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2021 Trends in Accounting and Finance

December 8, 2020

This post is part of G2's 2021 digital trends series. Read more about G2’s perspective on digital transformation trends in an introduction from Michael Fauscette, G2's chief research officer and Tom Pringle, VP, market research, and additional coverage on trends identified by G2’s analysts.

Technology continues to transform and change the way business is conducted across all industries, and the accounting and finance industry is no exception. Advances in accounting software are transforming systems and processes and converting traditionally manual tasks into automated features. 

As we near the end of a turbulent 2020 and start fresh in 2021, accounting and finance teams will continue to face the challenges of working remotely and completing tasks that were once done in the office. Owing to the challenges created by the COVID-19 pandemic and the ongoing demand from customers and other stakeholders, accounting software trends are shifting to support the needs of accounting and finance teams. In this article, we look at a few of these trends and how they will be used by companies in the coming years.

Major trends in accounting and finance in 2021

Increased adoption of cloud-based accounting

Cloud-based accounting software allows users to access their software and data from anywhere they have an internet connection. The “cloud” gives companies access to financial information and other shared resources that run on the providers’ servers, making accounting duties more accessible and the whole process more efficient. Multiple people can access items and documents while making changes and comments as needed. If on the contrary, an organization doesn’t have access to a cloud-based system and is trying to maintain the general ledger (GL) for example, there are many challenges they have to overcome. In that case, accountants have to manually record accounts payable (AP) and accounts receivable (AR) transactions by accessing several sources, such as their bank, AP automation and AR automation software, paper receipts or invoices, and so on. This is not only time consuming and tedious but also opens the door for human error which will undoubtedly cause inconsistencies further down the financial closing process.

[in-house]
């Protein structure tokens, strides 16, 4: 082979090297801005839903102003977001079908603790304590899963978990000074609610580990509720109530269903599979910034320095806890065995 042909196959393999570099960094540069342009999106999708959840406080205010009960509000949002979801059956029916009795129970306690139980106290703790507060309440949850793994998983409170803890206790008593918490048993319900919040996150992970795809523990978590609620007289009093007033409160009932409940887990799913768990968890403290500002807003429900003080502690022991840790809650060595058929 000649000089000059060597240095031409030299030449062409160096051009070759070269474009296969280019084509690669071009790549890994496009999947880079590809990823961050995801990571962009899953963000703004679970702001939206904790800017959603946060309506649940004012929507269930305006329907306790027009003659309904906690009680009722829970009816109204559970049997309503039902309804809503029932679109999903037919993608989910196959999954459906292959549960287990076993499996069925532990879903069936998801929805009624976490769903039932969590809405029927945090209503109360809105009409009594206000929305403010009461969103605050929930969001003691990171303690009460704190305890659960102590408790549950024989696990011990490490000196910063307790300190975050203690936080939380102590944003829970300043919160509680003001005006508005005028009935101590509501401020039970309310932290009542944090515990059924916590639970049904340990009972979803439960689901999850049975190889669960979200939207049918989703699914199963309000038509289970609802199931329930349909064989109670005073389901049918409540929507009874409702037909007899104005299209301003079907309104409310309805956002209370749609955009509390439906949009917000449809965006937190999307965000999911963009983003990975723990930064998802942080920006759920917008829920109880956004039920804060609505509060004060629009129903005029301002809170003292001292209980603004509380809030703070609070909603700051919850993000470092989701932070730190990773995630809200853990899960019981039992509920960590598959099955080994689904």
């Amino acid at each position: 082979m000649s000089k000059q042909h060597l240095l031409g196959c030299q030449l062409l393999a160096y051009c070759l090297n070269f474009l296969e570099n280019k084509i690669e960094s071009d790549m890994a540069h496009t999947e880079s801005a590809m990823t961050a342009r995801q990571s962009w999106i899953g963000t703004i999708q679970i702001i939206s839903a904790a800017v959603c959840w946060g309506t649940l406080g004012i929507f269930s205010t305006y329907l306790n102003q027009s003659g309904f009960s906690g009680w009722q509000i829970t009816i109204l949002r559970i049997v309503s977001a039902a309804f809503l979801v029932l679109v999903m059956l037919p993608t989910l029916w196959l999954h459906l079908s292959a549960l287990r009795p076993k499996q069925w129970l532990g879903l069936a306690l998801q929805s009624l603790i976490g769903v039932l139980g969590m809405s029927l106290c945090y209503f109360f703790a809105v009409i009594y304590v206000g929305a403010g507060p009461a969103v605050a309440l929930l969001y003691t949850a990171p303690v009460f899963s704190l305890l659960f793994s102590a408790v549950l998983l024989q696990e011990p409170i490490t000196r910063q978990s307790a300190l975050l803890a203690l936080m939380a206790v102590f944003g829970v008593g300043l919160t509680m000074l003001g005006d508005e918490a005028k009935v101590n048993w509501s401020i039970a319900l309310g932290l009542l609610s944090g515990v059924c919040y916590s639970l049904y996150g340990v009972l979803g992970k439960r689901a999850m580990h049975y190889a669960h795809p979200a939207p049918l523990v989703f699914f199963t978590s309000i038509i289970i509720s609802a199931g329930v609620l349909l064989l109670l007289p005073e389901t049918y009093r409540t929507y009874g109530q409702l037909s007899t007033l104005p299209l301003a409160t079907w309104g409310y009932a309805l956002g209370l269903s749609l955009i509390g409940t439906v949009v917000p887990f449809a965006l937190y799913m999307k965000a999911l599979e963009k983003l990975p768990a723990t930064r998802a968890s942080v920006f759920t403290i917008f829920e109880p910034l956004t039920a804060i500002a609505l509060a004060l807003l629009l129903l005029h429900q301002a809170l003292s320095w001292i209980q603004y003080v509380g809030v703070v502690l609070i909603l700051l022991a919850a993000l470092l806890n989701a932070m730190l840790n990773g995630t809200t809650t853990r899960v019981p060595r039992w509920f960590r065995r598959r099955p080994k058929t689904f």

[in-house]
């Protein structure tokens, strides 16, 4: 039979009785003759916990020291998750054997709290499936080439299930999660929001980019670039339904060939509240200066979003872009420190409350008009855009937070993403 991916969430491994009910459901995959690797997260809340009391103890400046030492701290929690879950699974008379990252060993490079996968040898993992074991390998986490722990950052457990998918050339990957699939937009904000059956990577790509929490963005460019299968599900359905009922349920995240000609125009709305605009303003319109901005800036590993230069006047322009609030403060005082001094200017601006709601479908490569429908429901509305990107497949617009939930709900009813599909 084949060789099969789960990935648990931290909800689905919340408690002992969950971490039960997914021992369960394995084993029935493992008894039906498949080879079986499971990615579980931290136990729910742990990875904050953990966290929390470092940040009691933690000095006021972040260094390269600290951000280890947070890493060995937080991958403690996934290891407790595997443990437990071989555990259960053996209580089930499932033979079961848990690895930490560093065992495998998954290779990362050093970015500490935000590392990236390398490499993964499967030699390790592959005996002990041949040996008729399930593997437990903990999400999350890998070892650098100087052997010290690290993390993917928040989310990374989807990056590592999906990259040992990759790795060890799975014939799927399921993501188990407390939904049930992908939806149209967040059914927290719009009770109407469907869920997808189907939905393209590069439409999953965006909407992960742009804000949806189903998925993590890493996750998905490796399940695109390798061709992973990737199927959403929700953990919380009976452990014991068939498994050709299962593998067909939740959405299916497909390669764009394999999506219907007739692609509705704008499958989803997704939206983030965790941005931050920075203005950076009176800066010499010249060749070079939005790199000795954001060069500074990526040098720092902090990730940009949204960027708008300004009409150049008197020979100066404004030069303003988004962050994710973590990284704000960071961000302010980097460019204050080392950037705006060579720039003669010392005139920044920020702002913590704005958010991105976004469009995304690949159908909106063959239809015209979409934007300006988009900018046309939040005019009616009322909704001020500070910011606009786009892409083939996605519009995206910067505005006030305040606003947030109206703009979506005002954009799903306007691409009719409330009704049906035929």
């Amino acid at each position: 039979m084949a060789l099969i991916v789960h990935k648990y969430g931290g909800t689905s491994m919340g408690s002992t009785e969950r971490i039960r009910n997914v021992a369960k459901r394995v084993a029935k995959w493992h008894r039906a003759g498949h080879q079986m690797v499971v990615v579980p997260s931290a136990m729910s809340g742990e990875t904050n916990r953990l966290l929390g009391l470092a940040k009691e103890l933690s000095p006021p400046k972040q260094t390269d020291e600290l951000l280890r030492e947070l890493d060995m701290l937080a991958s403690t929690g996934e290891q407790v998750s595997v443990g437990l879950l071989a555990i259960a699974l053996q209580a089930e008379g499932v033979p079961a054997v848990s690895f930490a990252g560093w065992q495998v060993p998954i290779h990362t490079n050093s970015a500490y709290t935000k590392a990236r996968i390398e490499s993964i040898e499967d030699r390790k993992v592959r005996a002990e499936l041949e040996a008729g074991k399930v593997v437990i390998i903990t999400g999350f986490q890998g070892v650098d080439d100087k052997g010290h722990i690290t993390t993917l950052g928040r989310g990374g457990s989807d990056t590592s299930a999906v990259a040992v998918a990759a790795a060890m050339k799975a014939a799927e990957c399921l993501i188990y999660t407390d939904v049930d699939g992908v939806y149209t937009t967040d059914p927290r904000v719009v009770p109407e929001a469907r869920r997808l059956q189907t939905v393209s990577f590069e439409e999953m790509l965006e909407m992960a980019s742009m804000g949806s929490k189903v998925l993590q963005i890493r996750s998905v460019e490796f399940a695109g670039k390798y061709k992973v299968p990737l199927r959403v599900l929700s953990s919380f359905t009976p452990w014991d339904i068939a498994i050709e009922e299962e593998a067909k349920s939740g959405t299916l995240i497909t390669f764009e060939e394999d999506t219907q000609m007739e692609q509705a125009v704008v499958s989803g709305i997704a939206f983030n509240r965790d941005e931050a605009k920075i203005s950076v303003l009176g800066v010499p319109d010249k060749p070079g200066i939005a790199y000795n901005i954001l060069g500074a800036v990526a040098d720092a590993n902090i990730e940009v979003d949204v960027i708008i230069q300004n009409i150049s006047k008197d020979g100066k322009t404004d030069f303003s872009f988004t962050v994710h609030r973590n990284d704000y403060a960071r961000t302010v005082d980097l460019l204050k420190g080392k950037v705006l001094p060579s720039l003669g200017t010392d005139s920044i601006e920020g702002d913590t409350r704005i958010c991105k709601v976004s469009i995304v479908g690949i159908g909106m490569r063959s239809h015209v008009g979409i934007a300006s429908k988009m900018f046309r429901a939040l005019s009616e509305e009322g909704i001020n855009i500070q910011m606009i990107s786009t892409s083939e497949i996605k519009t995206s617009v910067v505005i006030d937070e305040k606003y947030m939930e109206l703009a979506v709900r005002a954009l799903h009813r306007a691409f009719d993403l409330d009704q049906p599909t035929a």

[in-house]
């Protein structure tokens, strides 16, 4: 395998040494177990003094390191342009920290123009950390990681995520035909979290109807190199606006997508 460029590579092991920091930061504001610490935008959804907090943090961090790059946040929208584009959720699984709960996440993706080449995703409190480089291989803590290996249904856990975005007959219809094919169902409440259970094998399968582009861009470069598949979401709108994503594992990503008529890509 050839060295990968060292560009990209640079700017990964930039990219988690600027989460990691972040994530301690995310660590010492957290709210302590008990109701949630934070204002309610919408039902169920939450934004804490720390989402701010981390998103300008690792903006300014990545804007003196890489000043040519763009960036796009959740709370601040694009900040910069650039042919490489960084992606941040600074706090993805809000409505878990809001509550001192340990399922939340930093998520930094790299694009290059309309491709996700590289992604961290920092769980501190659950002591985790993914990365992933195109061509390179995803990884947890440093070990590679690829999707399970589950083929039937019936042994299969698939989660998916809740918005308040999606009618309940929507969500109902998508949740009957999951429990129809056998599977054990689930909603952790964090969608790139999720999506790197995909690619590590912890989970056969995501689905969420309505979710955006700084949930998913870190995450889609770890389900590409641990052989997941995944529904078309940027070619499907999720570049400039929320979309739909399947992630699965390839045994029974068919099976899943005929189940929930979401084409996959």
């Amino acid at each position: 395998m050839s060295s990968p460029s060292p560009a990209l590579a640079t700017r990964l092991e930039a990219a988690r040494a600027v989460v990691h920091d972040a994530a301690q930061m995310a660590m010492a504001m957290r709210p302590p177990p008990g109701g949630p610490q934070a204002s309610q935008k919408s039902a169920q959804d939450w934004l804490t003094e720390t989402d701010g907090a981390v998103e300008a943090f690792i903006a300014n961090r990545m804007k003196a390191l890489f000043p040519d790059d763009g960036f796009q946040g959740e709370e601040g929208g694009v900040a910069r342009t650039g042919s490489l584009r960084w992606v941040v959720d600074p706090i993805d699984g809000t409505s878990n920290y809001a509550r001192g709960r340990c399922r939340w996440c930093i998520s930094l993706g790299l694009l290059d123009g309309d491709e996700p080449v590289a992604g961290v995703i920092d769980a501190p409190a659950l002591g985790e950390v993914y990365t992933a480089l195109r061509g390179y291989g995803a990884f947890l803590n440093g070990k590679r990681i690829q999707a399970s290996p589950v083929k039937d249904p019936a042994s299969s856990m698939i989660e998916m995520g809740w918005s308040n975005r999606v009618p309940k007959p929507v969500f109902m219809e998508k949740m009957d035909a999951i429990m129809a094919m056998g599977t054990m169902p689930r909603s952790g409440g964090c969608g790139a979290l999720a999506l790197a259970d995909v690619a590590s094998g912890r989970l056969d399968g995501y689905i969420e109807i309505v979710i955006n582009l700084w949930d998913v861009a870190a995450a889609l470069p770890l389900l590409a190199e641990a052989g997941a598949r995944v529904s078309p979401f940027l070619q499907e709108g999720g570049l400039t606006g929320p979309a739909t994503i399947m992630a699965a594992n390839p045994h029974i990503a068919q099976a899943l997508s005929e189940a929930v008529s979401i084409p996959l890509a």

Cloud-based accounting is becoming more prevalent due to fewer barriers to entry and the need for fewer resources. Sage’s annual The Practice of Now Report states that 67% of respondents believe that cloud technology makes their jobs easier by enabling collaboration with clients and improving service offerings. The report also asserts that cloud-based technology makes tasks such as preparing quarterly or yearly returns much easier and allows accountants to watch for problems and provide timely advice to clients. 

Due to the COVID-19 pandemic and the fact that many employees are working from home for the foreseeable future, companies are being forced to quickly implement or upgrade technologies that will help them best adapt to these new circumstances. Moving an organization to cloud-based accounting software from desktop or server-based software allows business decision makers and employees to have secure, remote access with fewer technical issues and sometimes at a lower price. 

According to a Microsoft survey of 151 companies who have already deployed cloud computing, the biggest benefits are productivity gains and cost savings. More and more companies will transition to cloud-based accounting when they realize the potential benefits of computing in the cloud.